Nonunique invulnerability: Singular versus distributional probabilities and unrealistic optimism in comparative risk judgments

Yechiel Klar*, Aviva Medding, Dan Sarel

*Corresponding author for this work

Research output: Contribution to journalArticlepeer-review

121 Scopus citations


Five studies showed that people assess vulnerability to future controllable negative life events differently depending on whether it concerns: (a) generalized targets (e.g., the average peer), or (b) concrete and familiar targets (self or nonself). In the former case, a distributional framework is applied which focuses on available statistical information such as groups' base-rates. In the latter case, people apply a singular judgmental perspective and focus on available individuating information such as personal dispositions and preventive actions. This perspective would typically lead to an optimistic bias in favor of concrete and familiar rather than generalized targets. Participants in Study 1 evaluated both self's and a spontaneously selected (non-intimate) peer's risk prospects as lower than those of their average peer in controllable but not uncontrollable future events or controllable and uncontrollable everyday negative events. Study 2 replicated the main findings in direct comparative judgments. In Study 3, verbal accounts and a measure of interest in the base-rate supported the singular-distributional analysis. In Studies 4 and 5, an optimistic bias was found in favor of a randomly assigned member of their small group to whom participants were yoked. These findings suggest that in addition to the classic "illusion of unique invulnerability" (e.g., Perloff & Fetzer, 1986), whereby participants judge themselves to be less vulnerable than the average group-member, there is an "illusion of nonuniqui invulnerability," whereby participants judge also their singular group-members to be less vulnerable than the average group-member. Finally we discuss conditions in which a pessimistic rather than the standard optimistic bias might occur in comparative risk comparisons.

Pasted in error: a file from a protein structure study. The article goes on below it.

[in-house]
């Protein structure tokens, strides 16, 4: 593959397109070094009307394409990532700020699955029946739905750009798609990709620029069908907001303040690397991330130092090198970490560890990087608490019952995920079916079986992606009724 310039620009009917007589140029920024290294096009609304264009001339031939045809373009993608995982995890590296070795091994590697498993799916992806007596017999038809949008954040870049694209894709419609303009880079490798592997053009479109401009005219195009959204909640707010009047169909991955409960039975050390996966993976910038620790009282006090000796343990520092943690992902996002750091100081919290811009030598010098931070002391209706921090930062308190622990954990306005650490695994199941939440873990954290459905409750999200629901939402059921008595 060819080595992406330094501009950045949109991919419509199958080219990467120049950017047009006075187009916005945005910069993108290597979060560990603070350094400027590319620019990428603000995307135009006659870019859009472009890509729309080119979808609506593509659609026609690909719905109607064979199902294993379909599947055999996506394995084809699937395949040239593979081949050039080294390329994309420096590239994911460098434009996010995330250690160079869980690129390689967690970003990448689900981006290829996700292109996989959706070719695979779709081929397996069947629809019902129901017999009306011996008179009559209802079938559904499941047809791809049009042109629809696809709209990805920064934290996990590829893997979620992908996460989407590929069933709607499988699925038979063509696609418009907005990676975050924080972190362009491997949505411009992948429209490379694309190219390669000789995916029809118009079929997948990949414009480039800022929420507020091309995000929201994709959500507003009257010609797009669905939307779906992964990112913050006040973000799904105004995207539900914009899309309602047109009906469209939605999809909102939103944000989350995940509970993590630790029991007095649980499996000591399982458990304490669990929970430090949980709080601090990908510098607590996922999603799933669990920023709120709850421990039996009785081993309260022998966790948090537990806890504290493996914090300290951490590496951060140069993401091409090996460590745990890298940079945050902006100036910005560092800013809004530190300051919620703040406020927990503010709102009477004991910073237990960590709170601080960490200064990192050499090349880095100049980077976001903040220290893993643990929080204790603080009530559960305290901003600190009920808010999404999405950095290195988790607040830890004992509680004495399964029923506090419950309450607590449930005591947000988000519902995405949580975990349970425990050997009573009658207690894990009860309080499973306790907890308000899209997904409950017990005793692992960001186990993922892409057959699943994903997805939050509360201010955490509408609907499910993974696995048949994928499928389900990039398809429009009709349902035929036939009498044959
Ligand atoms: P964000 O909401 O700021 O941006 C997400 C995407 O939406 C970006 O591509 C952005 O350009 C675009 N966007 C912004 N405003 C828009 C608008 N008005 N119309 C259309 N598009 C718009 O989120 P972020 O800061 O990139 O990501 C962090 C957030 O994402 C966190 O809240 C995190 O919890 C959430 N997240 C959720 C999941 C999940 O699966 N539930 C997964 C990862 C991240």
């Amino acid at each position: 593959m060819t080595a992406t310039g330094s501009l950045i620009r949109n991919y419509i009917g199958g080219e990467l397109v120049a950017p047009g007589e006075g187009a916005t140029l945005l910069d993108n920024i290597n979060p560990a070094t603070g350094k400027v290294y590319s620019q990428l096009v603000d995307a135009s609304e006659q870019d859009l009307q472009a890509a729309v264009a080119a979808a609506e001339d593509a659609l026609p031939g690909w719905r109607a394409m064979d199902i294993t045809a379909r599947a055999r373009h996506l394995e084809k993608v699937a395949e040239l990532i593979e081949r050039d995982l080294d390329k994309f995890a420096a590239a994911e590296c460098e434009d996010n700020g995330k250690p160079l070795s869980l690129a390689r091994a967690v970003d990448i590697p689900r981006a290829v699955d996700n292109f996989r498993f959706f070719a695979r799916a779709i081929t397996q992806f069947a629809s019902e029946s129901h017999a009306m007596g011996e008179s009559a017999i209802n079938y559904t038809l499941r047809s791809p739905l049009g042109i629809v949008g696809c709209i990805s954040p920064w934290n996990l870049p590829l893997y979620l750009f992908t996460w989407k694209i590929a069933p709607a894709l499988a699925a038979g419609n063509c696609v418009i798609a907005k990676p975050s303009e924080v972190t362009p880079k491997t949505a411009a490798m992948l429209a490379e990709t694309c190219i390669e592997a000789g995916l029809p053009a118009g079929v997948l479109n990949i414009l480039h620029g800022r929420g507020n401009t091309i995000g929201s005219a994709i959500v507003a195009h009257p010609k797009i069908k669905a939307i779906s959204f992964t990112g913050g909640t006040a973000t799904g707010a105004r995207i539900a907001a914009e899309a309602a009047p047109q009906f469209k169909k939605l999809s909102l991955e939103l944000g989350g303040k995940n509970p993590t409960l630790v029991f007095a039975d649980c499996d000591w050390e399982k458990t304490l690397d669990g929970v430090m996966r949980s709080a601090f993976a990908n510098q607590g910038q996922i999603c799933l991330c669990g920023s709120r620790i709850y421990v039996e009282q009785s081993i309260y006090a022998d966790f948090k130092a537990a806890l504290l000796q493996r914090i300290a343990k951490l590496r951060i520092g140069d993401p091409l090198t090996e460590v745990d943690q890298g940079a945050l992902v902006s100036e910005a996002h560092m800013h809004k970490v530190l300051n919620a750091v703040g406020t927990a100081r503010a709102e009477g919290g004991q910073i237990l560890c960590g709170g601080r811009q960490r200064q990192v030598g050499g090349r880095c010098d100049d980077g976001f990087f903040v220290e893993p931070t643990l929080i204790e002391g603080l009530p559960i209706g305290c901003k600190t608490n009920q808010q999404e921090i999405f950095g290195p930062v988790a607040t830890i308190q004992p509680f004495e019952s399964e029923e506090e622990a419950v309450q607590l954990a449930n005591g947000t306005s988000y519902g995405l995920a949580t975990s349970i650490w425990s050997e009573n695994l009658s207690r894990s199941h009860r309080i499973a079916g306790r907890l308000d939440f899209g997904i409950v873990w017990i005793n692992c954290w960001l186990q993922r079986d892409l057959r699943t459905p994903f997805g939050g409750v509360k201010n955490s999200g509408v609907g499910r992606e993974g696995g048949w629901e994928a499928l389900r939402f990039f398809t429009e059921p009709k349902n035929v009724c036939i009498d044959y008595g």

Original languageEnglish
Pages (from-to)229-245
Number of pages17
JournalOrganizational Behavior and Human Decision Processes
Issue number2
StatePublished - Aug 1996


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